A vanished city lives again...

Thursday, May 23, 2013

Gay Nineties' L.A.

Recently, I happened upon these nice views of Los Angeles from the 1890s.

The 200 block of South Broadway was one of the more active centers of civic life in its time.


Courtesy California State Library.

The almost brand new City Hall (1888-1928) dominates the right of the picture. Several other landmarks of the day can also be seen here. The tower of Los Angeles High School is partially visible to the left of the power poles. The clock tower in the distance is that of the Los Angeles County Court House. The tall spire next to that belongs to the First Presbyterian Church at the SE corner of Broadway and Second Street. And, the gothic structure just barely visible between City Hall and the Crocker Building (with the two bay windows) is Los Angeles's first Jewish synagogue.

Nothing special to see there today, unfortunately.

This quaint brick sideroad – complete with baths and a French restaurant – was Requeña Street (later renamed Market Street). The ornate Victorian on the left is the United States Hotel (1886-1939), and on the opposite corner is the Amestoy Block (1887-1958) – the first brick office building in town (and the first to have an elevator). The clock tower behind, once again, is the Court House.


Courtesy California State Library.

The U.S. Hotel and the Amestoy Block looked much nicer from the front. Click below to view the two from Main Street.

Thursday, May 16, 2013

The oldest living thing in Los Angeles

Many by now have probably seen Nathan Masters's recent blog post or read elsewhere about this lone palm tree standing today in front of the Memorial Coliseum in Exposition Park.


Google Maps Street View.

 

At approximately 180 years of age, it is almost certainly the oldest-known living thing in Los Angeles, and the stereoscopic photograph below from circa 1873* may just be the oldest-known image of said tree (the smaller palm on the left).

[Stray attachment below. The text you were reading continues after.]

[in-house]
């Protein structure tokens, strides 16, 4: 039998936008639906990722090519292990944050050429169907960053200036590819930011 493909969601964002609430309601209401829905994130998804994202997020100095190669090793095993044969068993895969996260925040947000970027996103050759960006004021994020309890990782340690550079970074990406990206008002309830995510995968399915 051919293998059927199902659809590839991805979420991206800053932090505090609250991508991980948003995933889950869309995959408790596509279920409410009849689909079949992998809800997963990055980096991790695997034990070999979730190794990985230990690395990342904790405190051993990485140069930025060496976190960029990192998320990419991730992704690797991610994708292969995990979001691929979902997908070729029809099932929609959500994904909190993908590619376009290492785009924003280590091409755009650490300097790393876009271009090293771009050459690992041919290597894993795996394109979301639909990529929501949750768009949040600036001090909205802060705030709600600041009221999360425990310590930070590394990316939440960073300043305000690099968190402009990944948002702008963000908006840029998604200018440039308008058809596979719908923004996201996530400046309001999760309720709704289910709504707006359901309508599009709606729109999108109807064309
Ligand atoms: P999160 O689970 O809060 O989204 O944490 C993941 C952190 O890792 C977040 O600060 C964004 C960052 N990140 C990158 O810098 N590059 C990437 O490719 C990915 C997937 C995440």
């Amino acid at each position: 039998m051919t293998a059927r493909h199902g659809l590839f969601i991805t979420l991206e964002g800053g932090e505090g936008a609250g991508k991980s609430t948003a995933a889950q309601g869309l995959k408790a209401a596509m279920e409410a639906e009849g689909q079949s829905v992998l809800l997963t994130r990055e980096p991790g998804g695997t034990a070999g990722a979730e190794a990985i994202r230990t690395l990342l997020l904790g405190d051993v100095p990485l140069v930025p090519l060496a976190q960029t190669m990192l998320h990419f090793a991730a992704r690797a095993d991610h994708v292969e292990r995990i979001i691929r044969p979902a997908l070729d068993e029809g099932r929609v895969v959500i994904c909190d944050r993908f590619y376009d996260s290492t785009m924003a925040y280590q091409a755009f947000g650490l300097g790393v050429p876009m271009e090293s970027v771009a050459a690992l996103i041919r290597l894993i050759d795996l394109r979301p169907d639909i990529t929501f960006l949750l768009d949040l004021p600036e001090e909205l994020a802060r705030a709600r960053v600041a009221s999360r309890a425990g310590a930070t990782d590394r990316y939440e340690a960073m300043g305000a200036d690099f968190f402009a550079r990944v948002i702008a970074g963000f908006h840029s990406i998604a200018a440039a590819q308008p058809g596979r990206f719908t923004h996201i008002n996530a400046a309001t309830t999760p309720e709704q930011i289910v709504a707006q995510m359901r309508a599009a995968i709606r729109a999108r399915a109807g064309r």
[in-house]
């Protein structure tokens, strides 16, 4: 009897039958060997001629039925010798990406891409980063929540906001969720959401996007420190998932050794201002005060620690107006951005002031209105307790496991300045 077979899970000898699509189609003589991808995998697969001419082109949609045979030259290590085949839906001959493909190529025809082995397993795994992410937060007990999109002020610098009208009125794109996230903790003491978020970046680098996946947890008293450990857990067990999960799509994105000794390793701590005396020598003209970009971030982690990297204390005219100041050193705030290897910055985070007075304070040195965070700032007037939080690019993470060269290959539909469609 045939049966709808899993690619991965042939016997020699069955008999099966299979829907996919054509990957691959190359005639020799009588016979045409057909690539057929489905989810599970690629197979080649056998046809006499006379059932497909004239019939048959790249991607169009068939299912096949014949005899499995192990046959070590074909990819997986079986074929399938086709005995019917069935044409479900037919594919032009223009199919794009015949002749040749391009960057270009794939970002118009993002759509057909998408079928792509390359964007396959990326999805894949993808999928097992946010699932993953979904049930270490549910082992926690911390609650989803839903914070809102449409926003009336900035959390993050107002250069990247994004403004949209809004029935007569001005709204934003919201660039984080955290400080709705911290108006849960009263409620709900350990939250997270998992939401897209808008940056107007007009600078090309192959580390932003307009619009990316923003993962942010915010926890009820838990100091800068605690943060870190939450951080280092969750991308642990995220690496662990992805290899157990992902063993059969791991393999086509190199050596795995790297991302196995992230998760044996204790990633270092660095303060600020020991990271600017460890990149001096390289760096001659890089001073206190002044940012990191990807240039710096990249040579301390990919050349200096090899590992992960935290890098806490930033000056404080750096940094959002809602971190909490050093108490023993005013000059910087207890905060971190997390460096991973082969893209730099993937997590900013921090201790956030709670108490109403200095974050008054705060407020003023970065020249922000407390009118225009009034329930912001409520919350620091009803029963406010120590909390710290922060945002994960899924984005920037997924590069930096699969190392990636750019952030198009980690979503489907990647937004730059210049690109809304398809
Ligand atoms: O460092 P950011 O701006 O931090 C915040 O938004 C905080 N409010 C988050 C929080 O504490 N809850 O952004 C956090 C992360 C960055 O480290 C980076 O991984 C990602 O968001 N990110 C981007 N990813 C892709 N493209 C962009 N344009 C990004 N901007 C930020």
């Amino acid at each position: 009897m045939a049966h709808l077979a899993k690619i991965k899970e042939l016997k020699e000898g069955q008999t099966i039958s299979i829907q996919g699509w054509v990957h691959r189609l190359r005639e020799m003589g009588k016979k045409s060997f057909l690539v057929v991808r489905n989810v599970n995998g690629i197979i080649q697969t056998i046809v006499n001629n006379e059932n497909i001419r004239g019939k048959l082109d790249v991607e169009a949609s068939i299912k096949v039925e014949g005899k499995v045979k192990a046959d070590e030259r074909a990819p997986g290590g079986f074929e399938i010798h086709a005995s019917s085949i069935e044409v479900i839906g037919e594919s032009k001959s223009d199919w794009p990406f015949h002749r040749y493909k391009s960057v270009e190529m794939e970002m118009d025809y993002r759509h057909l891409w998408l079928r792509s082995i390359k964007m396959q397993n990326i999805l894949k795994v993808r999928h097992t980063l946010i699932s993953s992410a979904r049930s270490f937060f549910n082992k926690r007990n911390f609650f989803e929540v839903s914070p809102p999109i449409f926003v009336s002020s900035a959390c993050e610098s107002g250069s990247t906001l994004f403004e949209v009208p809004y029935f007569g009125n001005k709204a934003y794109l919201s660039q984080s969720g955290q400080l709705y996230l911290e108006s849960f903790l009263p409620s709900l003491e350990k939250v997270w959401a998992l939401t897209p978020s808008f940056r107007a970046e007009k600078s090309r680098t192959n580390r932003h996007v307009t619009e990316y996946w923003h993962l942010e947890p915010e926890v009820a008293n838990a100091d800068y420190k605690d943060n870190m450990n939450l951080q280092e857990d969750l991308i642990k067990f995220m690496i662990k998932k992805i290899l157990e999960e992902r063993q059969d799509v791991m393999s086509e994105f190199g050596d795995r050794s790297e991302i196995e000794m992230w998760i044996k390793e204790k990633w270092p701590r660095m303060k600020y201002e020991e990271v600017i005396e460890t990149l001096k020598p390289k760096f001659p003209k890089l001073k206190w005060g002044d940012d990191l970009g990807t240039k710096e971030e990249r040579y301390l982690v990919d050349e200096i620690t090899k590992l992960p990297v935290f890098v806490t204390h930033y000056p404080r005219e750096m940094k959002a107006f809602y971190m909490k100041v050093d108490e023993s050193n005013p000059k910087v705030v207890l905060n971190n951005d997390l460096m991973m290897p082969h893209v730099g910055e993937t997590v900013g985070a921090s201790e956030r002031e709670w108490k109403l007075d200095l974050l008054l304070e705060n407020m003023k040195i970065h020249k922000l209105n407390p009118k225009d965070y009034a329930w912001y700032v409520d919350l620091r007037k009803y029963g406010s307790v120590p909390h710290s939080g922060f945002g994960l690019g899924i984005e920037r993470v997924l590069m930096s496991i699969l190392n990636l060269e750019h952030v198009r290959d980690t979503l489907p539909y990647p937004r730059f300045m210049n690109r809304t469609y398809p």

My attempt to reproduce the original camera image.
Wikimedia Commons, public domain.

 

The basic story of how the palm ended up in Exhibition Park is told on its commemorative plaque.


Photo by J Scott Shannon.

 

The fascinating details of the palm's earlier journey from a back yard on San Pedro Street to the Southern Pacific Arcade Depot in 1888 have been meticulously detailed here.


Taken c.1888, just prior to the move to the Arcade Depot...

...where it stood greeting travelers for the next quarter of a century.
Courtesy U.S.C. Digital Library/California Historical Society.

 

While the palm at Exposition Park may be the oldest documented Washingtonia filifera in Los Angeles, we shouldn't forget the oldest-known examples of W. robusta: the Longstreet Palms (below), the story of which I've told here many times. These Civil War-era veterans are at least 150 years old, and are therefore no less worthy of monument status than their cousin in Exposition Park.


Wikimedia Commons, original photo by waltarrrrr on Flickr.


Wikimedia Commons, public domain.

 

The Hammel Palm and the Longstreet Palms were each world famous in their day. Now that they have all arisen out of obscurity, I think it's wonderful that their historical importance is once again being acknowledged, and celebrated.